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Out of the House

Legislation to gut Clean Elections, block gun buybacks and aid the mentally ill advance



A bill that would put a stop to city-run gun buybacks passed through the House on a 36-23 vote on Thursday, March 7, but not without attempts to exclude Pima County from the ban and accusations of gun fetishes.

HB 2455, sponsored by Rep. Brenda Barton, R-Payson, prohibits the government from destroying a firearm unless it can't be lawfully sold.

Rep. Ruben Gallego, D-Phoenix, introduced two floor amendments that failed. His first amendment excluded Pima County from the bill. The other amendment allowed for buybacks as long as the city wasn't funding them.

"What the amendment is really attempting to do is allow governments to get in the business of destroying guns as long as they partner up with a private company," said Rep. Justin Pierce, R-Mesa.

Gallego argued that having police involved in buyback programs is helpful since they can then check serial numbers to see if a gun was involved in a crime.

Rep. Ethan Orr, R-Tucson, questioned this argument, asking if a private company funding a buyback program could hire a police officer to check serial numbers.

Gallego said the way he read the bill, it would prevent hiring a police officer for a buyback. Orr then asked if Legislative Council had determined that. Gallego said it hadn't.

Gallego compared turning in guns to being able to turn in other harmful items such as old batteries.

Rep. Bob Thorpe, R-Flagstaff, took offense to this comparison, arguing that someone might turn in a civil war gun, which has a lot of history and shouldn't be compared to a battery.

Rep. Chad Campbell, D-Phoenix, said he didn't care if it was the first gun ever, if someone wants to destroy their property they should be able to do so.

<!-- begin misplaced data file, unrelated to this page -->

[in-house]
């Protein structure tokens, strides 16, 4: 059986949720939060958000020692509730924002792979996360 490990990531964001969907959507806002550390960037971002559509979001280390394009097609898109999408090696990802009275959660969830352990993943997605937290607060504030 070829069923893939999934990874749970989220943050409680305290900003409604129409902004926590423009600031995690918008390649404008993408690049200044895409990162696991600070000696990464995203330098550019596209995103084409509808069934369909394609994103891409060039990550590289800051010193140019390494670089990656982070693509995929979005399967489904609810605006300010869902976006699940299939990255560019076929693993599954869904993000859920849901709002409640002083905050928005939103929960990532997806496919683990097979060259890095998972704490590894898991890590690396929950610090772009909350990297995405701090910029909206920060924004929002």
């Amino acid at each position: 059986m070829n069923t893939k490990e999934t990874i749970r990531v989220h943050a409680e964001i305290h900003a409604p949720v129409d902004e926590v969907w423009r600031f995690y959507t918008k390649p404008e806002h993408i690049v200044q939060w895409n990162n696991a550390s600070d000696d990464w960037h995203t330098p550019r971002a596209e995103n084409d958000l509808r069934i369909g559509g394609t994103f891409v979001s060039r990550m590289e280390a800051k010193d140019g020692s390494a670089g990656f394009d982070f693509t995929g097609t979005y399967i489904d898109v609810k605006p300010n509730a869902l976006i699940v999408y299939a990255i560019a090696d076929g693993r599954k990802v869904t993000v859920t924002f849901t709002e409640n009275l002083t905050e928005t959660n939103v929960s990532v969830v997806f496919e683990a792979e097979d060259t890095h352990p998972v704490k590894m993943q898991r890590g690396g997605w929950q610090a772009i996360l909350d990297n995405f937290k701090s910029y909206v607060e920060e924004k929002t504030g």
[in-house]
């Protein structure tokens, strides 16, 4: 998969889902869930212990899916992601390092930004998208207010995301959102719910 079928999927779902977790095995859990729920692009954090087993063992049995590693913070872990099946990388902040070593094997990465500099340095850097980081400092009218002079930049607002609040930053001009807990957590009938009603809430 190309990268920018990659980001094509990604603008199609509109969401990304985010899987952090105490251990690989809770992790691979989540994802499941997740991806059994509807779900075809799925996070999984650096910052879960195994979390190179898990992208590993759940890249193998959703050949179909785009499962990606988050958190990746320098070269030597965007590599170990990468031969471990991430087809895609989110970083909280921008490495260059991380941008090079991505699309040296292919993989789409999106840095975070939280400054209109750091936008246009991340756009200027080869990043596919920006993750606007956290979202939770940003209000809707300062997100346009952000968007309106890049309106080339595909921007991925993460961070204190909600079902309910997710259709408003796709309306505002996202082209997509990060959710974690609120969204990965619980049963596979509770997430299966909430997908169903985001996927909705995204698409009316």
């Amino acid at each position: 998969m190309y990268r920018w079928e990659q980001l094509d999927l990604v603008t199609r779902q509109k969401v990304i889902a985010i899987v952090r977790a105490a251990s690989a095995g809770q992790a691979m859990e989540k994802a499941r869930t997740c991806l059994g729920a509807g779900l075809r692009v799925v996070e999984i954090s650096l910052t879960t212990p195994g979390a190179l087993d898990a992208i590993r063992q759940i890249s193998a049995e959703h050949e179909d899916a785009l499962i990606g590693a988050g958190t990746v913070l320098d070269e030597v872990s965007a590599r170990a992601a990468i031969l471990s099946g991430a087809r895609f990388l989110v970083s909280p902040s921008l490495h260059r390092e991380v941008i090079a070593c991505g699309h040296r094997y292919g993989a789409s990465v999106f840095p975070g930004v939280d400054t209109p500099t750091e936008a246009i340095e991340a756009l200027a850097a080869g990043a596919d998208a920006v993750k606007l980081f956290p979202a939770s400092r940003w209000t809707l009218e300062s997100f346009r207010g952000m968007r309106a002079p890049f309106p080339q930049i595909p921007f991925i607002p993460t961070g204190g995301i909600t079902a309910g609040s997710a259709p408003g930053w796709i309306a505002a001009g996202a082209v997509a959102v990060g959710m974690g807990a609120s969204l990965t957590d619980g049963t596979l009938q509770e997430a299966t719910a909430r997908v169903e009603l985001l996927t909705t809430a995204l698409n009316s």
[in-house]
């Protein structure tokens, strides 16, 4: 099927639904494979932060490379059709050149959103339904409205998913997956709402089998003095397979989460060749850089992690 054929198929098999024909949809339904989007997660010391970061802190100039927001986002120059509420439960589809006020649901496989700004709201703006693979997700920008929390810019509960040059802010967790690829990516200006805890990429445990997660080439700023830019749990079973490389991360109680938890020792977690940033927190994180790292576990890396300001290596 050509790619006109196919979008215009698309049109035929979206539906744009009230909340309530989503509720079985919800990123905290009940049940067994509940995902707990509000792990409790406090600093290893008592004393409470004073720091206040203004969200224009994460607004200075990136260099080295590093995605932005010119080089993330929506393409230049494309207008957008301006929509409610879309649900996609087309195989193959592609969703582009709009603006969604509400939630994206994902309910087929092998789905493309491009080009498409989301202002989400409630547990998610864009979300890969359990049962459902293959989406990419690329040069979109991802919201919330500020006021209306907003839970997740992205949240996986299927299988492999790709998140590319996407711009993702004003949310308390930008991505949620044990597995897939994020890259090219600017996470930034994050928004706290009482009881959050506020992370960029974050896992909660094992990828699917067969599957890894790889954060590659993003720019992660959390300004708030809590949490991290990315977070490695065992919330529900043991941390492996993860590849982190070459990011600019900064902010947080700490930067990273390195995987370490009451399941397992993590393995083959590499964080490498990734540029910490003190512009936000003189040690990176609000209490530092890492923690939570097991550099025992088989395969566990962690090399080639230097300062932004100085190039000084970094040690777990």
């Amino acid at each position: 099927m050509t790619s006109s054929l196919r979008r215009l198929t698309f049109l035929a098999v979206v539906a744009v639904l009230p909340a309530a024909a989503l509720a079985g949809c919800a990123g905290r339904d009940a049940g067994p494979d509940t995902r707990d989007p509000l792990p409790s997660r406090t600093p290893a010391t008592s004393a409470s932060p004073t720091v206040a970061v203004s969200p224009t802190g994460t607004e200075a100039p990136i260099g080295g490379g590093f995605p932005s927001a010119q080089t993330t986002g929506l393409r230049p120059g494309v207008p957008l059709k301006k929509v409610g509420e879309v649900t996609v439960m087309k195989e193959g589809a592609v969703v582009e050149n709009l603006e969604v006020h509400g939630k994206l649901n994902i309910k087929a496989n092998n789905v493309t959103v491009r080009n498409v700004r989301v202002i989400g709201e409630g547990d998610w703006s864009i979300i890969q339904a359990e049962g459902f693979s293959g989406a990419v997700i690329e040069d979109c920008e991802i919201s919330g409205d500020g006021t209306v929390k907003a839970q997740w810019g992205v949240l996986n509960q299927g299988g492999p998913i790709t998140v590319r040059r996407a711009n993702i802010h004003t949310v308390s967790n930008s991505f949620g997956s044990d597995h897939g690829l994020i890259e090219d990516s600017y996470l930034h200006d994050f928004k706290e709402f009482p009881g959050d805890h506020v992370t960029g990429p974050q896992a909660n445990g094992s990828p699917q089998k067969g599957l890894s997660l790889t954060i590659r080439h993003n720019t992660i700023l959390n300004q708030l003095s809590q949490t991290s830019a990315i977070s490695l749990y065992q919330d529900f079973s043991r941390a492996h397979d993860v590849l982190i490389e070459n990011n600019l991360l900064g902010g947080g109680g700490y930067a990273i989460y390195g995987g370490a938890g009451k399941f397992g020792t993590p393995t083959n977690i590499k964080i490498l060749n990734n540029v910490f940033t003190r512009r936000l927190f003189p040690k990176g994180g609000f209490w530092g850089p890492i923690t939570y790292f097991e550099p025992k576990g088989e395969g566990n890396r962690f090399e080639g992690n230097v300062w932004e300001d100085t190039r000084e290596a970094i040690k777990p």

"I think it is ridiculous that we are blocking [this amendment]," Gallego said. "And the only reason we are blocking this is because we have some weird gun fetishization where we deem that guns have some kind of intrinsic right."

A bill that would ask voters if they want to defund Clean Elections in favor of education barely passed out of the House Thursday, March 7, on a 31-27 vote.

Republicans and Democrats argue that HCR 2026 is designed to deceive voters.

"Clean Elections was not voted at a time where it was tied to education funding," said Rep. Doris Goodale, R-Kingman. "I believe that's kind of a playbook out of the dirty playbook of sleazy political tricks."

The bill's sponsor, Paul Boyer, R-Phoenix, said that for him, tying the two together made logical sense because he is passionate about education funding and doesn't think public money should go to politicians.

Goodale, who chairs the House Education committee, also took issue with throwing money into the "black hole of education." She said she would rather see the money targeted at something specific.

When the bill went through the House Judiciary Committee Rep. Eddie Farnsworth, R-Gilbert, the committee's chair, said he didn't understand what was wrong with asking voters if they want to redirect money during tough economic times.